Mitt Romney ended his run for the Republican presidential nomination on Thursday. The former Massachusetts governor had vowed to stay in the race until the GOP’s summer convention, but his campaign saw no way of catching up to John McCain after a disappointing showing on Super Tuesday. Romney said he was quitting so the party could unite and focus on beating the Democratic nominee in November. “I entered this race because I love America,” the former Massachusetts governor said, “and because I love America, I feel I must now stand aside, for our party and for our country.” (The Wall Street Journal’s Washington Wire blog)
What the commentators said
Well, that’s it for the Republican nomination fight, said Alex Koppelman in Salon’s War Room blog. Romney’s departure amounts to “handing the nomination to McCain.”
Romney fought an uphill battle from the moment he jumped into the race, said Michael Luo and Michael Cooper in The New York Times’ The Caucus blog. He faced an “enormous challenge” trying to reconcile the moderate positions he took as governor of a liberal state with the “conservative views he championed” running for president, and that tension let his rivals “continually lambaste him as a flip-flopper.”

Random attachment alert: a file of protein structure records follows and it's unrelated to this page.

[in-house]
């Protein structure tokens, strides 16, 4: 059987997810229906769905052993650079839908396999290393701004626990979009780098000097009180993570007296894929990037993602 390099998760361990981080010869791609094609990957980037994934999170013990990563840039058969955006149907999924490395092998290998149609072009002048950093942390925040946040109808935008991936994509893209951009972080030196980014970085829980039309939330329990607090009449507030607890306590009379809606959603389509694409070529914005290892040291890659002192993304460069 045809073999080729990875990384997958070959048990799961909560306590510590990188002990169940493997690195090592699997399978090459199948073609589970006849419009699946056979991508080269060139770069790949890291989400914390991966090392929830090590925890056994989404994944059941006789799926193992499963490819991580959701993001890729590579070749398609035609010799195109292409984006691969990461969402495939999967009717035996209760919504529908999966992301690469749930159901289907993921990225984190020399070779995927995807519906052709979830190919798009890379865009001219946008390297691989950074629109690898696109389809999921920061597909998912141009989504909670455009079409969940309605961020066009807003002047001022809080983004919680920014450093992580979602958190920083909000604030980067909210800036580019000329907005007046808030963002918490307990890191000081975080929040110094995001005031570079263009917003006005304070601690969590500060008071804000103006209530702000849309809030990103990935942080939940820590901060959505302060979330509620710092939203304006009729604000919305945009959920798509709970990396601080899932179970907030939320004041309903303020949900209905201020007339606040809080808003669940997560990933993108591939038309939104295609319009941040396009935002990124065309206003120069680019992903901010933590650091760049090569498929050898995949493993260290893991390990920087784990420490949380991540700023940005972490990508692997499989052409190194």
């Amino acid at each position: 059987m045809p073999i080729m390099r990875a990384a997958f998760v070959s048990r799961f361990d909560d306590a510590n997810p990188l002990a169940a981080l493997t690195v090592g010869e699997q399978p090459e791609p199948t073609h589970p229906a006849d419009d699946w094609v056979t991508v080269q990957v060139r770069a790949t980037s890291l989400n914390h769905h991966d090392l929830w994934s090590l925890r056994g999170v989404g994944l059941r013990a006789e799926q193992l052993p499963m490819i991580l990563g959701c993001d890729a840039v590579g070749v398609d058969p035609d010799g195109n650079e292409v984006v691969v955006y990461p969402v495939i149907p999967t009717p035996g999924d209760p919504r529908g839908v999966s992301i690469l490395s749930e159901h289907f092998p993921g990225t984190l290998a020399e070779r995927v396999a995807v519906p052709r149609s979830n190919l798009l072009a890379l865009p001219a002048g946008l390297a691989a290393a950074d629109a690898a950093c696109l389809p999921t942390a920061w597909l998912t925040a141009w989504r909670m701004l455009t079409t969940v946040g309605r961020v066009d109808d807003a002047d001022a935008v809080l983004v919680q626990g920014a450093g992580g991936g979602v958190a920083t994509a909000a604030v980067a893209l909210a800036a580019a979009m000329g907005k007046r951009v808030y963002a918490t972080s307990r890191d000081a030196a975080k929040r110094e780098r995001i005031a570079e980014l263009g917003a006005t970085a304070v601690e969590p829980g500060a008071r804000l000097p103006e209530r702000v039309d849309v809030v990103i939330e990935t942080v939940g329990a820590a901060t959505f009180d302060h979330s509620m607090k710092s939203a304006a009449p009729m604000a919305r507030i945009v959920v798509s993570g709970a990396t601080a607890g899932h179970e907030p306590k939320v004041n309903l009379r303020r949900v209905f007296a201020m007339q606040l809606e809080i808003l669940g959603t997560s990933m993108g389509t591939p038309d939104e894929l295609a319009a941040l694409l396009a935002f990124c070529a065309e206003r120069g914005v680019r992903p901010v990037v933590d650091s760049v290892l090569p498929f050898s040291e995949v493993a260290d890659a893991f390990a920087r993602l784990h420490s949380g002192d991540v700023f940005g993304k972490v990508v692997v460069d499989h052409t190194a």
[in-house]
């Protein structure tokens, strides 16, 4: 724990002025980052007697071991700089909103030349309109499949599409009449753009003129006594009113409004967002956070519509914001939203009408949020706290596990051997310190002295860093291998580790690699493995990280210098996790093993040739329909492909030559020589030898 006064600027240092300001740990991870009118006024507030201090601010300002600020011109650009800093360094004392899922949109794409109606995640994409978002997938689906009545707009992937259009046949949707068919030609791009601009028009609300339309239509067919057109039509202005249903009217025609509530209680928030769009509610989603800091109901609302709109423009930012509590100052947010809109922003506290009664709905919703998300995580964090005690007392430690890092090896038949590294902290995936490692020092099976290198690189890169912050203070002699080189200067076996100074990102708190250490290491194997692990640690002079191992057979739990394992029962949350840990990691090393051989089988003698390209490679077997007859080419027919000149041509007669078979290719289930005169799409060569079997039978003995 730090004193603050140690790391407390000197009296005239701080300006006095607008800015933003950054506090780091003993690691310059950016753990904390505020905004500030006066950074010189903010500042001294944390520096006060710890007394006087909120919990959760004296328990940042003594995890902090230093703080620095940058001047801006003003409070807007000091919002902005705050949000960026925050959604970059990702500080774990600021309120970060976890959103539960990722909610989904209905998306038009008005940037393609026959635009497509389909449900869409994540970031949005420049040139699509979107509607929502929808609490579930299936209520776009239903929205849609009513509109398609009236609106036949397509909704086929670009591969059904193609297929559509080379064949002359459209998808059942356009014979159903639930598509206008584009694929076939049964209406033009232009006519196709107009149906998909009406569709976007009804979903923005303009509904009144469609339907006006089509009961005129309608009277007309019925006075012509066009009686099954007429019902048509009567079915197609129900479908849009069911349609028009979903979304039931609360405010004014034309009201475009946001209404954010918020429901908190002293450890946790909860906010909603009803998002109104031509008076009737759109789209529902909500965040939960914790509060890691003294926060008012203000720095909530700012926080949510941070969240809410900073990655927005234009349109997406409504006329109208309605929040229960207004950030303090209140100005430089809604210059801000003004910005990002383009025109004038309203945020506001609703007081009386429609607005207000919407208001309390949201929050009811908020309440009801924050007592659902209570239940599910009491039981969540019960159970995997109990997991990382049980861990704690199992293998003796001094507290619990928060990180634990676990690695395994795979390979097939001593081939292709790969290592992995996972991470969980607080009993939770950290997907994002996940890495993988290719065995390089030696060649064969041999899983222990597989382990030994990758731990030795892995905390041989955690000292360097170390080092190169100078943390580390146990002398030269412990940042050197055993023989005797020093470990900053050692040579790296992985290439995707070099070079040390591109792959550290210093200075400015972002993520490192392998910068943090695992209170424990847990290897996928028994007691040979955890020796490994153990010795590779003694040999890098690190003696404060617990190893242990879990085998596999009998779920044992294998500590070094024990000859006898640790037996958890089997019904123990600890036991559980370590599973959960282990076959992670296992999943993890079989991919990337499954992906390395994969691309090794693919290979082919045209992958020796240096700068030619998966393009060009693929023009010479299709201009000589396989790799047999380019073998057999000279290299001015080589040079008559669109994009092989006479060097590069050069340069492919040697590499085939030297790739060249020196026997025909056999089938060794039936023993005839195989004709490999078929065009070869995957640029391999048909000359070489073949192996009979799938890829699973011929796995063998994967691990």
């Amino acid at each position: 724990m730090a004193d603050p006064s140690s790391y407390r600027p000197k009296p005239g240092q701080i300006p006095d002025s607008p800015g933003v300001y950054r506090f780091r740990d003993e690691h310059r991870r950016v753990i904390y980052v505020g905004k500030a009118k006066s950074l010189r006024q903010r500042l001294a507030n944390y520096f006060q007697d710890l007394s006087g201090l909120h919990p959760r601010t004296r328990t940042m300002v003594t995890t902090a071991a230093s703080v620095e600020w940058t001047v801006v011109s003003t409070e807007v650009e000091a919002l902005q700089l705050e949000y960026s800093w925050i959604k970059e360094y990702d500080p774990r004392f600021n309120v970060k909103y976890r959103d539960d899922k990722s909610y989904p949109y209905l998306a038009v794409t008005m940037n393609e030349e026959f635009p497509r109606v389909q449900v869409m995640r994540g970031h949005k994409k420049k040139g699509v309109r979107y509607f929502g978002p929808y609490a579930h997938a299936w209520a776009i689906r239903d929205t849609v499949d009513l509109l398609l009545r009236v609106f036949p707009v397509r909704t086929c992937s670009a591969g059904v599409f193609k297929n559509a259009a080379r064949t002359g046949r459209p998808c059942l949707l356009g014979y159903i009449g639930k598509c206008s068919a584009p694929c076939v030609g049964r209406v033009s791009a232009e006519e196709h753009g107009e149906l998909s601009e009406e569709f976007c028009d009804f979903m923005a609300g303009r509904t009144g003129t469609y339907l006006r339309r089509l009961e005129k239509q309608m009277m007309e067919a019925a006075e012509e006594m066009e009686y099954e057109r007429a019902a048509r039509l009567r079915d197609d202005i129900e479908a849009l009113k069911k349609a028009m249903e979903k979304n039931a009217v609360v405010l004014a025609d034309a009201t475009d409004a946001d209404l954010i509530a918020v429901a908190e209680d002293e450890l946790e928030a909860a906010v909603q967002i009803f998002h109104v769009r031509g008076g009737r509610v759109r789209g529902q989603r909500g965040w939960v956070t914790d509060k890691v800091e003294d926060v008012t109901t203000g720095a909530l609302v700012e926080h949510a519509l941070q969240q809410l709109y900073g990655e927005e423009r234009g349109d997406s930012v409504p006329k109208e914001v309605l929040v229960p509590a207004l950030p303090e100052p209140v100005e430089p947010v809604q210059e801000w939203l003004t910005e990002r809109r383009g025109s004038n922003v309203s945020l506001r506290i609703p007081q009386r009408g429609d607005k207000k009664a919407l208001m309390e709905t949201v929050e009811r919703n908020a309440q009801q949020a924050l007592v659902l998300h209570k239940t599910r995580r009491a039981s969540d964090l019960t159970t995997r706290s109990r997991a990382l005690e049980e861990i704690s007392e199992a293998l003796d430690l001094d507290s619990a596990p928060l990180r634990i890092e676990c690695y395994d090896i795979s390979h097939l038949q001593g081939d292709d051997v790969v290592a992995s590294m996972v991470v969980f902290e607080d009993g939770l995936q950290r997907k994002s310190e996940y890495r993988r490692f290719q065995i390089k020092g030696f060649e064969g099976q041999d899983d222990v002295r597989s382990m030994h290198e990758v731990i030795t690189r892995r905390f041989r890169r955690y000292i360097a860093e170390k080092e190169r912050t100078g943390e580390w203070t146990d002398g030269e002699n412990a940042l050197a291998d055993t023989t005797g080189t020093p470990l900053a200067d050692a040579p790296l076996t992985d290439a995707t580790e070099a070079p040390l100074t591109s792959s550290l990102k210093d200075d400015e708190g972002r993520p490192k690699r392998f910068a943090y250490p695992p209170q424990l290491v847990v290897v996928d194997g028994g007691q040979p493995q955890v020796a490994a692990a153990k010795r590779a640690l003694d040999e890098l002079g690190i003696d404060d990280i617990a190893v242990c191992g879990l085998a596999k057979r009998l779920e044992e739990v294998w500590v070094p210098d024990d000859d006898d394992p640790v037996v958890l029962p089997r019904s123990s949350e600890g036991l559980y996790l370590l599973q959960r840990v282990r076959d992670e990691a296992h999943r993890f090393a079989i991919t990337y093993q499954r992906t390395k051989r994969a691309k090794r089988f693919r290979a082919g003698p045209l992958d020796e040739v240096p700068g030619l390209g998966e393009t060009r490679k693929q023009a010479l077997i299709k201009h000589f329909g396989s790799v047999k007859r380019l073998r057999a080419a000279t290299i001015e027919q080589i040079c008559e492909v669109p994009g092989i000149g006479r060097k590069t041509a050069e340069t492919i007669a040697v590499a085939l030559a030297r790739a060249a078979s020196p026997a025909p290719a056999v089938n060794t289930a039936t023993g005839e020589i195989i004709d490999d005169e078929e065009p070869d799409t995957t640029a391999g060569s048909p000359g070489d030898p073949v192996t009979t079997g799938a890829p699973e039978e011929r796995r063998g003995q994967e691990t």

“Mitt made the right decision,” said Ed Morrissey in his Captain’s Quarters blog, “and he made the announcement in the right place”—at a gathering of conservative activists who are queasy over the prospect of nominating a moderate like McCain. Romney is “a good man, and I think this will allow the Republicans a lot more time to find accommodation” for the man who is now certain to be their nominee.
Romney’s a businessman, said Chris Cillizza in The Washington Post’s The Fix blog. He plowed millions of his own money into his campaign, but “likely decided that the path to win the nomination was too narrow to justify further expenditures of his own money.” He simply couldn’t catch McCain as long as he had to split the conservative vote with Mike Huckabee—who, as a Baptist minister, had an easier time wooing evangelical Christians than the Mormon Romney. Now Huckabee will come under pressure to drop out, too, so the GOP can start focusing on uniting behind a single candidate.
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